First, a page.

- Organised using the domains of remote practice The domains are the critical knowledge, skills and attitudes necessary for the prevention, early detection and management of chronic disease. They provide an organising framework for the list of expected core outcomes for all disciplines.
The most used aspect of the curriculum framework are the domains of remote practice, which three universities, two health departments and several non government organisations have used to provide an organising framework for their existing and new programs12. These domains were developed by examining and cross-referencing the curriculum, professional standards, competencies and objectives, found in the disciplines of medicine13-16, nursing17-19, Aboriginal and Torres Strait Islander health worker20,21, public health22 and allied health23; plus those found in various public health masters programs24,25 and other various relevant documents6,7,11,26,27. These domains now provide a flexible basis on which to build professional development and tertiary education programs to prepare the workforce for the impact of chronic disease.
In August 2004, 35 educators representing a cross-section of all health disciplines and industry groups attended a three-day workshop in Darwin. They each presented what existed in their area, swapped models, and undertook training in the chronic care model and using a population health approach. They discussed how they could refocus their orientation, professional development and accredited training programs towards a comprehensive, integrated and population-based process, which would equip health practitioners to deliver the primary healthcare components of the NT and Qld chronic disease strategies. This workshop proved very successful in that it provided strong links among the states and organisations, provided support mechanisms for future development, and educated the educators. Follow-up teleconferences and meetings with group participants assisted in monitoring progress.
A final curriculum framework was published in January 2005 and a second edition was published in February 2006. During 2005 the project consultant worked closely with the various groups in practical ways to integrate, adapt, adopt or implement the chronic disease curriculum framework into their existing and new training programs, using mainly the domains of remote practice to guide the process. This proved to be practical, timely and successful because it provided a solid link between research, policy development and practical implementation at a local level. She also promoted the work at numerous national and state conferences and at an international Indigenous conference in Canada.
Figure 2: Curriculum framework. Source: reference 12, reproduced with permission.
The outcomes of this project have been more significant than was originally anticipated. This project has resulted in a curriculum framework and implementation model that is comprehensive, practical, integrated, outcomes based, and focused on the social determinants of health using a population-based approach to health care. It is useful for all health professions and can be adapted to suit their particular needs. The process has also identified the need to influence educators as a critical step in the whole endeavour if we are to bring about the required change in practice.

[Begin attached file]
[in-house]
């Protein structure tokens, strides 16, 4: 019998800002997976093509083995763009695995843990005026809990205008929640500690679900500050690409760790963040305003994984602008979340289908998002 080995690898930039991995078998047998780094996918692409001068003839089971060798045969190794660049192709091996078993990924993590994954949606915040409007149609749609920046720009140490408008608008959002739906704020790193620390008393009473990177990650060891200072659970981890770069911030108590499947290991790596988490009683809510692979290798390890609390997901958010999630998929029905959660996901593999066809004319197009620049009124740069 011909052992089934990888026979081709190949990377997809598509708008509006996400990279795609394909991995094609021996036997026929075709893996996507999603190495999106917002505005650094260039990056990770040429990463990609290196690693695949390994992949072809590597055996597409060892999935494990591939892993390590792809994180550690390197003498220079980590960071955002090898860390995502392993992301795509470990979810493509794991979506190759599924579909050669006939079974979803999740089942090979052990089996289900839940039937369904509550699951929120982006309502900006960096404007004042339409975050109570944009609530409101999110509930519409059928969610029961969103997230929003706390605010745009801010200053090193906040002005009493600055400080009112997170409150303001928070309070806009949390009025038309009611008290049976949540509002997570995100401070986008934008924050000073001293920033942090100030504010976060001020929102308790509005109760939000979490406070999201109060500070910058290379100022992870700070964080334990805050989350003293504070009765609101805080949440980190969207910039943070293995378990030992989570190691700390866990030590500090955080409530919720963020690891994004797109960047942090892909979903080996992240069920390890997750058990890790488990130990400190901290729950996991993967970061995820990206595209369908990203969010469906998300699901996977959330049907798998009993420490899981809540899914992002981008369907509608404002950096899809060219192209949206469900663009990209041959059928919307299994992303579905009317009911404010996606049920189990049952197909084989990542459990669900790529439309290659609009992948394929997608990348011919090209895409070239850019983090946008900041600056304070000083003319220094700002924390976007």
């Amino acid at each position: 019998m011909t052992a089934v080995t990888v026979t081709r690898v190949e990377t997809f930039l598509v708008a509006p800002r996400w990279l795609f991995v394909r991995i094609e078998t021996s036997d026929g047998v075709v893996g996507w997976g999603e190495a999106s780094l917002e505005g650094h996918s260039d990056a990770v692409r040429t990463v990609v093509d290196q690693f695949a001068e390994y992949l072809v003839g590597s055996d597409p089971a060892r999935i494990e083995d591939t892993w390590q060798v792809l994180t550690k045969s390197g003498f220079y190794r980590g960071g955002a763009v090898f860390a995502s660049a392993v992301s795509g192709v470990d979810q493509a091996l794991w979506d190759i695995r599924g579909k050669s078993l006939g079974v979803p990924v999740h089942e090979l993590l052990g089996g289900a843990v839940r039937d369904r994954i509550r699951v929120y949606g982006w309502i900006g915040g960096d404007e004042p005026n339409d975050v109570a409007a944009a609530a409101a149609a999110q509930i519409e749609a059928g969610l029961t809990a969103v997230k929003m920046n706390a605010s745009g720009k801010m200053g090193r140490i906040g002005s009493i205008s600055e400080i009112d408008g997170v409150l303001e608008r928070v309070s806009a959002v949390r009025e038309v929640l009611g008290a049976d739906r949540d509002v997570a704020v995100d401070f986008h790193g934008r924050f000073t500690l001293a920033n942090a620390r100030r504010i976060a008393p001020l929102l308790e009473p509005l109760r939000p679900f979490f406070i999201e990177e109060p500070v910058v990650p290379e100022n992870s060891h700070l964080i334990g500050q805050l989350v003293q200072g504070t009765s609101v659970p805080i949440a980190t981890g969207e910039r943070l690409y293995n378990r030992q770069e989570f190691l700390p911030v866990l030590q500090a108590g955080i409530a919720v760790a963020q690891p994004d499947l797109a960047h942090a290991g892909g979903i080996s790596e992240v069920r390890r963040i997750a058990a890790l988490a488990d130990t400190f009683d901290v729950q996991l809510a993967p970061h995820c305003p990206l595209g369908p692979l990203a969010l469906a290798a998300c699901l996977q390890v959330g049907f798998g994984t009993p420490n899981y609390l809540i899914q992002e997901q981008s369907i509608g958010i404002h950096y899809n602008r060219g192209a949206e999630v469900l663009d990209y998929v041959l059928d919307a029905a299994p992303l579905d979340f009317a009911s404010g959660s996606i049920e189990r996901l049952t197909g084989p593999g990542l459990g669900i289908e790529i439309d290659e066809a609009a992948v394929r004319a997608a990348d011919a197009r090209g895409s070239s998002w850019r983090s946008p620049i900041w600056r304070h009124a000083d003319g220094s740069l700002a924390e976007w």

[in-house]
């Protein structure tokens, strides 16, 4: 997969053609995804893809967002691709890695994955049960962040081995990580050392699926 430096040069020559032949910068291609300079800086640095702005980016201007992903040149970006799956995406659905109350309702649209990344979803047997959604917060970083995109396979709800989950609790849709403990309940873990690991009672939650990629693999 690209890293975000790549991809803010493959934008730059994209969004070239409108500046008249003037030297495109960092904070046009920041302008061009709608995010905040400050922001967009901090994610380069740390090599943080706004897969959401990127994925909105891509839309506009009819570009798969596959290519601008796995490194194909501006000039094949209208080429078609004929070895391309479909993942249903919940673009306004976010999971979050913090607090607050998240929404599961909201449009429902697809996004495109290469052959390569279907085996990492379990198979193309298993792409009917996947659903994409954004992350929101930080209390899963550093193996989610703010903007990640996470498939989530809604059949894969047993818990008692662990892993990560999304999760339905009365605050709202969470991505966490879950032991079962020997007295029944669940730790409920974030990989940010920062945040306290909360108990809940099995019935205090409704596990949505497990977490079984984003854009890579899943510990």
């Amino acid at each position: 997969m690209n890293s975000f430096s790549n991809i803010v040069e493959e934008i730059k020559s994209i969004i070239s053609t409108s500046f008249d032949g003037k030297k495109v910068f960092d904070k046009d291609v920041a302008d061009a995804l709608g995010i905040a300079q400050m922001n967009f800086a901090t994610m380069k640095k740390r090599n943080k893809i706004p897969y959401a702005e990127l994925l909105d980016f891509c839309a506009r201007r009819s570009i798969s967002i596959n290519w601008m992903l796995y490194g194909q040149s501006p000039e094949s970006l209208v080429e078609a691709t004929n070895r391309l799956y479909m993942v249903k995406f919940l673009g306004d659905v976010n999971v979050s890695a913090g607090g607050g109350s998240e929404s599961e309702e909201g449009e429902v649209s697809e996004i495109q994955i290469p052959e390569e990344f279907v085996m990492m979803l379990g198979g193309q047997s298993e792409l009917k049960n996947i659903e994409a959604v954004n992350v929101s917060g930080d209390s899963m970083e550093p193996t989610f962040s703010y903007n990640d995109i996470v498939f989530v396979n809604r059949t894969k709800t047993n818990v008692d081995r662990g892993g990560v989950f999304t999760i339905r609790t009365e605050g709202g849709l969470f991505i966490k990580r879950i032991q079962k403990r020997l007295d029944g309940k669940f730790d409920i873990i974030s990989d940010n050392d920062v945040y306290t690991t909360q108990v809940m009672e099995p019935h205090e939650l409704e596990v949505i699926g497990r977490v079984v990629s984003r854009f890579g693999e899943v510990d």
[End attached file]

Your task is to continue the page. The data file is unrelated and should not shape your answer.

There are significant issues that need to be addressed in the way in which the Australian health workforce is educated to practice as the population ages and chronic disease implodes in the 21st century28. This is particularly so for those who work in the 1218 discrete remote Indigenous communities, which house a quarter of the total Australian Indigenous population in Australia29,30. We also assume that the educators automatically understand the required change as they prepare undergraduate and postgraduate students and health staff for practice. However the majority have also been trained in the acute care model and are comfortable in working in this way.
While it is always important to have more research being undertaken in this important area of chronic disease, we also need to be working in practical ways to alter the acute disease based practice model that dominates in the health workforce, towards an integrated, systematic, population-based approach. This project has made some inroads to assisting this process but it will take a shift in thinking from those who guide our undergraduate preparation programs to have it seriously addressed to meet the needs of the population in the 21st century.
The curriculum framework can be accessed via www.menzies.edu.au or email: firstname.lastname@example.org to order a free hard copy.
This project was funded by the Australian Government Public Health Education and Research Program (PHERP).
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Appendix I: Chronic diseases self-assessment tool